In the early days of the city’s pension problems, the terrorist attacks were often cited as a reason for the pension deficit, as they contributed to an economic slowdown. And, in an interview with private investigators, a former aid to former Mayor Dick Murphy, first guessed that the events of Sept. 11 could have delayed the release of an important report into city finances in 2001. (The Kroll report released last week implies that the Blue Ribbon Committee report on city finances was delayed so that ballpark construction bonds could be released without any negative information.)

A summary of the interview with Murphy’s former aid, Dennis Gibson, states:

Mr. Romano (Kroll’s attorney) inquired about the time line for the publication of the BRC Report, asking in particular why the Report was not issued in September 2001 as originally planned. Mr. Gibson first posited that the events of 9/11 delayed the investigation. However, when pressed by Mr. Romano, Mr. Gibson could not explain how 9/11 had more than a temporary impact on the schedule. Mr. Gibson also explained that (former city auditor Ed) Ryan had some concerns about the potential impact of the BRC Report on the “financial community,” in particular the bond market and ratings agencies. Mr. Gibson recalled hearing, either at a BRC Meeting or during a conversation with Ryan and Kern, that Ryan believed that many of the “well-meaning volunteers” of the BRC had a limited understanding of the financial problems of the City. In particular, Mr. Gibson recalled that Ryan disagreed with Richard Vortmann about many of the issues concerning the Retirement System and that Ryan believed it was not so important to focus on these issues.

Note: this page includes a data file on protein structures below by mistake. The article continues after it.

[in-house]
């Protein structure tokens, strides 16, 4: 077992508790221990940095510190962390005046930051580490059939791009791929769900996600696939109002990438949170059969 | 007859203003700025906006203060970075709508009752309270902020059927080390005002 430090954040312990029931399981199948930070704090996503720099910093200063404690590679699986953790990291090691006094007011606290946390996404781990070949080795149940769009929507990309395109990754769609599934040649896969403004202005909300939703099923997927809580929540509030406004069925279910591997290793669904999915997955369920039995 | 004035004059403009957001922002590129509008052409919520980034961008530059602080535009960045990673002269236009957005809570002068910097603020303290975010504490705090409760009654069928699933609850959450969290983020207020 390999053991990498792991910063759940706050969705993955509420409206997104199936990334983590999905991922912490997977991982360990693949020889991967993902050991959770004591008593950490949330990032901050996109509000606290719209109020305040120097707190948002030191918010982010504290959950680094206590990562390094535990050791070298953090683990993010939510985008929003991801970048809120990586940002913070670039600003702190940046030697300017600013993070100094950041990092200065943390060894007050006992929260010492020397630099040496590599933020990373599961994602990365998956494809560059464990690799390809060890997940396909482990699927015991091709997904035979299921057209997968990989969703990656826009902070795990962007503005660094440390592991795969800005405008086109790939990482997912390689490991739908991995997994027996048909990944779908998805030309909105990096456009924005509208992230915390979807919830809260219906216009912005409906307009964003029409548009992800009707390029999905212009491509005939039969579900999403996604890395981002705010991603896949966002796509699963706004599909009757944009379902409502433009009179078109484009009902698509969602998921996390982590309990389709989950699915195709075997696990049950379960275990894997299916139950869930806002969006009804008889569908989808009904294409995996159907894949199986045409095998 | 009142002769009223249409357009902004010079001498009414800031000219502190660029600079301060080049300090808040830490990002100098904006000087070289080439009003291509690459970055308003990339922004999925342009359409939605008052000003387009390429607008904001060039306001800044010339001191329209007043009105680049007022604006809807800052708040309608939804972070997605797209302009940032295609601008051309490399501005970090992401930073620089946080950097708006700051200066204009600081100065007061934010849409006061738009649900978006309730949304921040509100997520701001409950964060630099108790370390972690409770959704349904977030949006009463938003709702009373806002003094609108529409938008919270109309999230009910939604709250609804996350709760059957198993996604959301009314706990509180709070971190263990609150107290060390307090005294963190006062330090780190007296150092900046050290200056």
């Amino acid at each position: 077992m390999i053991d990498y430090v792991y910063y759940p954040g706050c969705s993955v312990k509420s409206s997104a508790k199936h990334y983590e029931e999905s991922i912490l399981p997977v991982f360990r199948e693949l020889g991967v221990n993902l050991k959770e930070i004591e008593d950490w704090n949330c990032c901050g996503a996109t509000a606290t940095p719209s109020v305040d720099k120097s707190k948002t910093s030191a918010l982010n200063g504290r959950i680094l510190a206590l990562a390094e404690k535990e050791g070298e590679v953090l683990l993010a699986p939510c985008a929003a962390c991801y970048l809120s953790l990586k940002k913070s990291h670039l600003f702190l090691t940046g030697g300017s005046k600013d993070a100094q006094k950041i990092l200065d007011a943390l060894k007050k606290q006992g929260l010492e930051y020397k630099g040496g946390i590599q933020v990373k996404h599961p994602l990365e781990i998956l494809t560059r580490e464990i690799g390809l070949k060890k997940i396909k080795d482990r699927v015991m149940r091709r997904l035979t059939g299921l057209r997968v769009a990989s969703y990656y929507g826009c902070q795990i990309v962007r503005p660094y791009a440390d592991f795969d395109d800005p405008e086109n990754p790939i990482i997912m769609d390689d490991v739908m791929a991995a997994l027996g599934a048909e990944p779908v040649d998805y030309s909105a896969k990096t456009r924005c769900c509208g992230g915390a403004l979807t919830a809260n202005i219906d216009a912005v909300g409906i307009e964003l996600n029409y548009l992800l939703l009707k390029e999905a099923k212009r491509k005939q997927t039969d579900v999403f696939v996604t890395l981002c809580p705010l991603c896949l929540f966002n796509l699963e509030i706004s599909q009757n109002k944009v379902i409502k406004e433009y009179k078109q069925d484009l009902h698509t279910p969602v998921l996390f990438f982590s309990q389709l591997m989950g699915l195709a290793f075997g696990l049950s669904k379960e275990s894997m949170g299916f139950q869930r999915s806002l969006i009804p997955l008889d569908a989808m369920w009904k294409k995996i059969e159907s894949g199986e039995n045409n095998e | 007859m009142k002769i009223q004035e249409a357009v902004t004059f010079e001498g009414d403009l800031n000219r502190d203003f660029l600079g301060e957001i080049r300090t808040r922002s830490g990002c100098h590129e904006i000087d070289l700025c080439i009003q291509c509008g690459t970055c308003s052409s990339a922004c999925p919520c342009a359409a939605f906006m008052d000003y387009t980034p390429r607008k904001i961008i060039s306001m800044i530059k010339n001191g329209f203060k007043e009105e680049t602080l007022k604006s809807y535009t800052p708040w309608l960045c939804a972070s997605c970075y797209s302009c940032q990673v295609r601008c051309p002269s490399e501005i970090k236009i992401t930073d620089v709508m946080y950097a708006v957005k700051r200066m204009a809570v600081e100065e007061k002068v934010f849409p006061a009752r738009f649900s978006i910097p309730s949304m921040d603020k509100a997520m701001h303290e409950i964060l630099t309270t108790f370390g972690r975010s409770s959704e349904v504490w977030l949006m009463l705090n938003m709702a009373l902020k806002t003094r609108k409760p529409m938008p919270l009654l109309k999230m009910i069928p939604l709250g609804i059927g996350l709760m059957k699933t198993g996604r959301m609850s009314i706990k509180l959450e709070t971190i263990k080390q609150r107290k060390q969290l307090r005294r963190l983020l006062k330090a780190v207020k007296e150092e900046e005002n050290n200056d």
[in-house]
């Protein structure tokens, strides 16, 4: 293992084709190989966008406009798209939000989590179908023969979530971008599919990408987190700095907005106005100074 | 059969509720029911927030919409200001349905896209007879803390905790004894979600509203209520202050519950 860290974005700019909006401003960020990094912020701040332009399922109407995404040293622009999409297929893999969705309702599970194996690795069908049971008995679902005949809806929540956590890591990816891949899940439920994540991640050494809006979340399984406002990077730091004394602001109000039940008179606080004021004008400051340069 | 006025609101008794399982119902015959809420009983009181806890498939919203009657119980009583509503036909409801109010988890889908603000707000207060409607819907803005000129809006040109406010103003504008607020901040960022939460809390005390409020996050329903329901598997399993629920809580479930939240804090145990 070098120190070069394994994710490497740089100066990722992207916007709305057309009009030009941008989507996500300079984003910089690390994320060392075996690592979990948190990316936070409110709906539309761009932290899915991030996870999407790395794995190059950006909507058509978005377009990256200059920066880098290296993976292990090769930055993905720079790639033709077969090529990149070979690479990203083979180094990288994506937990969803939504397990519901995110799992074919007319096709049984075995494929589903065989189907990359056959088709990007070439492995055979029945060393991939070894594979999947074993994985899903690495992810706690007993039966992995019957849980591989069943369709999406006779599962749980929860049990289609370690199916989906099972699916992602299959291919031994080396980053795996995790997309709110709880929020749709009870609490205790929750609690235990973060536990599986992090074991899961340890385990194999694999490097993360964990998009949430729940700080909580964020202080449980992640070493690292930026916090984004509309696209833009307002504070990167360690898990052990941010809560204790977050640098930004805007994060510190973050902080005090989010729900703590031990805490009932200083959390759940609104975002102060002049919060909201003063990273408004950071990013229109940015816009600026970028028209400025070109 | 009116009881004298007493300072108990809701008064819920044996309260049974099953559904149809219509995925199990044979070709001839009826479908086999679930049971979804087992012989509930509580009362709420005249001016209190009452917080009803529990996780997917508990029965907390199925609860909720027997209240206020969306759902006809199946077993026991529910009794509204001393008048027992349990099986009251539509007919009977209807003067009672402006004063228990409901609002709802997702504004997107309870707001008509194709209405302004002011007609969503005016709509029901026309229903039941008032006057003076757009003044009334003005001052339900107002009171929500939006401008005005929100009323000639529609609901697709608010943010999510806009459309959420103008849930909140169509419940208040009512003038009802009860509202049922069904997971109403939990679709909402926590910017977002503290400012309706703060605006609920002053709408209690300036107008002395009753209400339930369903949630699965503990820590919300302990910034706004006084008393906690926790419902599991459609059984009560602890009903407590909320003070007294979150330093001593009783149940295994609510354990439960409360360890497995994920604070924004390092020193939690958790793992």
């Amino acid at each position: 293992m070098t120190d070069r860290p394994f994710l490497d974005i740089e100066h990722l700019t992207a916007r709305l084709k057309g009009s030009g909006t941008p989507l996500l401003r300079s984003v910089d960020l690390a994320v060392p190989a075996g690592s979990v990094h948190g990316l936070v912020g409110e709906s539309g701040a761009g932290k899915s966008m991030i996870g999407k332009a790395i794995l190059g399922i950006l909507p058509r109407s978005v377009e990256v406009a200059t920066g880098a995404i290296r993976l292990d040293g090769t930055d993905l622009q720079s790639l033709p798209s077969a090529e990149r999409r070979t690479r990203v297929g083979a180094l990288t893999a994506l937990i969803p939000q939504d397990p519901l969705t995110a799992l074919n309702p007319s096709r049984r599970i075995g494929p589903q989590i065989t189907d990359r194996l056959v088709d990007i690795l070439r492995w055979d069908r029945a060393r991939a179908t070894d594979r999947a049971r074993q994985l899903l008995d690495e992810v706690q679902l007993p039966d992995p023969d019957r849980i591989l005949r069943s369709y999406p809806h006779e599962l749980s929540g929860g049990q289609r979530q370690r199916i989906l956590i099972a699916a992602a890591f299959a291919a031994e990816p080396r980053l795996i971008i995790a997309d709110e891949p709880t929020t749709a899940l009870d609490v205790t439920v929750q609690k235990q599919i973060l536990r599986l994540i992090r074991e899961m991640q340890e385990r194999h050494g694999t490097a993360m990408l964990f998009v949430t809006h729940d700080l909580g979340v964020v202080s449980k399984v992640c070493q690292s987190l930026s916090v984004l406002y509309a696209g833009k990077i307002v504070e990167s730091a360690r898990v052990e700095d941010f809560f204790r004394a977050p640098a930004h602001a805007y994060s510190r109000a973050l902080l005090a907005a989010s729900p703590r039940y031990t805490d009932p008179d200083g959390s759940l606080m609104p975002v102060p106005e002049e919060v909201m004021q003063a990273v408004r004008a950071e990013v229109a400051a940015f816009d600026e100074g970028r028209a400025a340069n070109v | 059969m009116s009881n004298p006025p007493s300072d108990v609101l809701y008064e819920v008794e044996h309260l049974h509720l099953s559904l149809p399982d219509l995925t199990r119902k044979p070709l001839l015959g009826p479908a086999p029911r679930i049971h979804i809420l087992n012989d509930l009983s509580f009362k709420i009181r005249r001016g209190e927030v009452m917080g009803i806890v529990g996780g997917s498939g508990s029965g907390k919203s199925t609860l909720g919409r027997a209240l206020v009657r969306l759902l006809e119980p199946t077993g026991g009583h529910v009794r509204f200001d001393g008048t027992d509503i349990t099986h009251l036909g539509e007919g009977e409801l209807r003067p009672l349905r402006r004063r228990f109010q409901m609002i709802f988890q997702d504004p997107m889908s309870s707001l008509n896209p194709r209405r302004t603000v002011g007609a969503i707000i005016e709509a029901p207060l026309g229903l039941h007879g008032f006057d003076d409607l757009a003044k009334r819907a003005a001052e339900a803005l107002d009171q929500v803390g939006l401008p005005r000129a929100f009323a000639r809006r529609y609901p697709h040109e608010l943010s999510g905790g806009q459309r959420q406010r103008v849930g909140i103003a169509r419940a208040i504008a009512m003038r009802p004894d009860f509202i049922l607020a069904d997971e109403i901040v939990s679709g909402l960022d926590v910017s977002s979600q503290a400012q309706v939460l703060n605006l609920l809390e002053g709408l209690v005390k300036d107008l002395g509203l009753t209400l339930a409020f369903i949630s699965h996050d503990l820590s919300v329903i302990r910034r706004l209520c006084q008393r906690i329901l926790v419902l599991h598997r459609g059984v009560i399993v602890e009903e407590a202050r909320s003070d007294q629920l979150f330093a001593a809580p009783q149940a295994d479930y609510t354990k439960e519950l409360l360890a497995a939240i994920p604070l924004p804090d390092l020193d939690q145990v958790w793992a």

Romano later questioned whether the delay of the report had anything to do with the issuance of the ballpark bonds, to which Gibson first said he didn’t specifically associate the two.

“Mr. Gibson ultimately clarified that he did understand at the time that there were concerns about the negative impact the BRC report may have on the City’s current bond ratings,” the report states.


Leave a comment

We expect all commenters to be constructive and civil. We reserve the right to delete comments without explanation. You are welcome to flag comments to us. You are welcome to submit an opinion piece for our editors to review.

Your email address will not be published. Required fields are marked *

This site uses Akismet to reduce spam. Learn how your comment data is processed.